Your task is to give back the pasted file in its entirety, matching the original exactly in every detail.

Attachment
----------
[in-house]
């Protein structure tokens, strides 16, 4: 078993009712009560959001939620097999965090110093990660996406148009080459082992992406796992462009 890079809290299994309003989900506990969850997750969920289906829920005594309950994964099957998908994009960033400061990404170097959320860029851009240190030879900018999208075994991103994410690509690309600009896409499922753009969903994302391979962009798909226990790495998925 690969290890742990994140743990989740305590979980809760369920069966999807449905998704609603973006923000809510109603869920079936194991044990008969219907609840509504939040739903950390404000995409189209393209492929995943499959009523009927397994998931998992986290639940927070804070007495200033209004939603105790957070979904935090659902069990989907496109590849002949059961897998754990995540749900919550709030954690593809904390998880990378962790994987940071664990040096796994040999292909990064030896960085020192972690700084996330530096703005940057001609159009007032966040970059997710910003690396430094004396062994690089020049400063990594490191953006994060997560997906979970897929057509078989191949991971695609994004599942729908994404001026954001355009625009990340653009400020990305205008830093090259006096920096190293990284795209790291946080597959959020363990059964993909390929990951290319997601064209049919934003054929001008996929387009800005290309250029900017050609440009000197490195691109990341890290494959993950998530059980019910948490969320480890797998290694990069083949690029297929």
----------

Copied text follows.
[in-house]
């Protein structure tokens, strides 16, 4: 078993009712009560959001939620097999965090110093990660996406148009080459082992992406796992462009 890079809290299994309003989900506990969850997750969920289906829920005594309950994964099957998908994009960033400061990404170097959320860029851009240190030879900018999208075994991103994410690509690309600009896409499922753009969903994302391979962009798909226990790495998925 690969290890742990994140743990989740305590979980809760369920069966999807449905998704609603973006923000809510109603869920079936194991044990008969219907609840509504939040739903950390404000995409189209393209492929995943499959009523009927397994998931998992986290639940927070804070007495200033209004939603105790957070979904935090659902069990989907496109590849002949059961897998754990995540749900919550709030954690593809904390998880990378962790994987940071664990040096796994040999292909990064030896960085020192972690700084996330530096703005940057001609159009007032966040970059997710910003690396430094004396062994690089020049400063990594490191953006994060997560997906979970897929057509078989191949991971695609994004599942729908994404001026954001355009625009990340653009400020990305205008830093090259006096920096190293990284795209790291946080597959959020363990059964993909390929990951290319997601064209049919934003054929001008996929387009800005290309250029900017050609440009000197490195691109990341890290494959993950998530059980019910948490969320480890797998290694990069083949690029297929």